Finally, helm charts unfortunately do not have hard-and-fast standards about how values are used across the ecosystem. As a result, you will often encounter wild variations in chart quality, value naming, and value behavior.

Hello World

Let's get started on a hello world example! First, you need to install kubectl, install helm, and have a kubernetes cluster available. Once those things are taken care of, a hello world example of a helm deployment is pretty straightforward!

For this example, we will use my generic chart, useful for deploying simple services with standard configuration or helm needs.

We are also going to use this hello-world container.

First, add the repository that houses our example chart:

helm repo add colearendt https://colearendt.github.io/helm/

You can look at the values available for the chart:

helm show values colearendt/generic

# I like to pipe it to a pager for search and such
helm show values colearendt/generic | less

Then create a YAML file called my-values.yaml to hold values:


  repository: paulbouwer/hello-kubernetes
  tag: "1.10"
  port: 8080

Then template the output:

helm template hello-world colearendt/generic -f my-values.yaml

And install it into the Kubernetes cluster!

helm upgrade --install hello-world colearendt/generic -f my-values.yaml

Then you should be able to see the app deployed:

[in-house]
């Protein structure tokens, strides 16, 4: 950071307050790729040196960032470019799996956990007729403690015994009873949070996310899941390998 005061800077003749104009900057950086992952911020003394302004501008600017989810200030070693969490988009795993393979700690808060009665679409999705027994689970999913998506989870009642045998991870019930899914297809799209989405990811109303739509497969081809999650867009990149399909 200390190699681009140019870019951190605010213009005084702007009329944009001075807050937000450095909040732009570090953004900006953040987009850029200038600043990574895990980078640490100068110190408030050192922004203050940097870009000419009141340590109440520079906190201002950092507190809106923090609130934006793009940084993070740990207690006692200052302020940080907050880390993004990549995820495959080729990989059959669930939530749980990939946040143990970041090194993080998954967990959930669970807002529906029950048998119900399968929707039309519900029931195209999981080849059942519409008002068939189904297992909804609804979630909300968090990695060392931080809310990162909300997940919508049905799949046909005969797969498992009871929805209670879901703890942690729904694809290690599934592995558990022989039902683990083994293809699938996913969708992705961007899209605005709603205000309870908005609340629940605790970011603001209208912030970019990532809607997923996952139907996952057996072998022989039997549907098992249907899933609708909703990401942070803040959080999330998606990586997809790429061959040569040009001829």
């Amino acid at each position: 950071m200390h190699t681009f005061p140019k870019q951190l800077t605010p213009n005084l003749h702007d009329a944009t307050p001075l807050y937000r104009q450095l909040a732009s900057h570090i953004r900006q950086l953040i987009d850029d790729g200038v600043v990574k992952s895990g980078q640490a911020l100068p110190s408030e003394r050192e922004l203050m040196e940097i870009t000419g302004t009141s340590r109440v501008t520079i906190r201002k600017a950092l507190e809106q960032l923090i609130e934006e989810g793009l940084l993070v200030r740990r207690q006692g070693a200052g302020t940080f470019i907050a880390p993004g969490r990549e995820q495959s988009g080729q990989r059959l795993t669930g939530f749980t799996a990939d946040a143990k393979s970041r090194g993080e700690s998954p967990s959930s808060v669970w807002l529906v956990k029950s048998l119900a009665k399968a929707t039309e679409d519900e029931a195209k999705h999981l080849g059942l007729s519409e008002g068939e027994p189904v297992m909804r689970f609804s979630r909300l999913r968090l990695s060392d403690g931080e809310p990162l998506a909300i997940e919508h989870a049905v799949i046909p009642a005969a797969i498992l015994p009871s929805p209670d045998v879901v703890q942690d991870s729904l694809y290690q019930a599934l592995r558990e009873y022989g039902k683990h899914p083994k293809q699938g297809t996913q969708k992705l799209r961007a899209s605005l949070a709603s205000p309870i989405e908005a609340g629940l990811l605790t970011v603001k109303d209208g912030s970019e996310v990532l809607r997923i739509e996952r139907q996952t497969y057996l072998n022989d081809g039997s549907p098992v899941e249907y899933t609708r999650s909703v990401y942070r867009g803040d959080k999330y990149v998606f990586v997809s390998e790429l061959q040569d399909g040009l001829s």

helm list
kubectl get pods

And view the service in your web browser at http://localhost:8080:

kubectl port-forward svc/hello-world-generic 8080:80

Clean Up

If you want to clean up after yourself:

# delete the helm release
helm delete hello-world

# delete the repository reference
helm repo remove colearendt

Unfortunately, I have not taken much time to dive into troubleshooting here! If you are hitting issues, please shoot me an email - I would love to have feedback on what to improve! Maybe someday I will take the time to set up comments 😅

Best Practices

So now you have a "Hello World" deployment under your belt. However, it also helps to keep in mind some best practices as you keep improving. Below is a handful of helm chart conventions that may be unfamiliar if you are new to the community:

  • Make sure to pin helm chart versions with the --version flag
  • Maintain a NEWS.md file (or read the NEWS.md file) to keep track of changes between versions
  • Keep an eye out for "upgrading directions" in the README.md or elsewhere
  • Use helm show values to see the default values (and comment strings associated). Ideally these are presented or discussed in a README as well.
  • Avoid sub-charts if you can. It is tempting as a DRY software principle, but turns out to be a pretty advanced topic with lots of tricky edge cases. In particular, namespaces can be painful.

Cheat Sheet

I took the time to arrange a "cheat sheet" of my favorite helm commands and the contexts in which they are useful. It was inspired by RStudio's array of excellent cheat sheets for the R community.

A hit-list of some of the most useful commands:

  • helm show values chartrepo/chartname
  • helm template releasename chartrepo/chartname
  • helm upgrade --install releasename chartrepo/chartname
  • helm repo add https://repourl
  • helm repo list
  • helm search repo
  • helm info
  • helm list

And the cheat-sheet itself can be downloaded here.

What's Next?

The helm project is an open source project. There is much that could be improved, and many applications that need helm charts or need improved helm charts. You can make a difference! If you are interested in learning more, check out the helm tag on this blog to see other writing on the topic, and start poking around on ArtifactHub, where lots of charts are centralized for easier searching!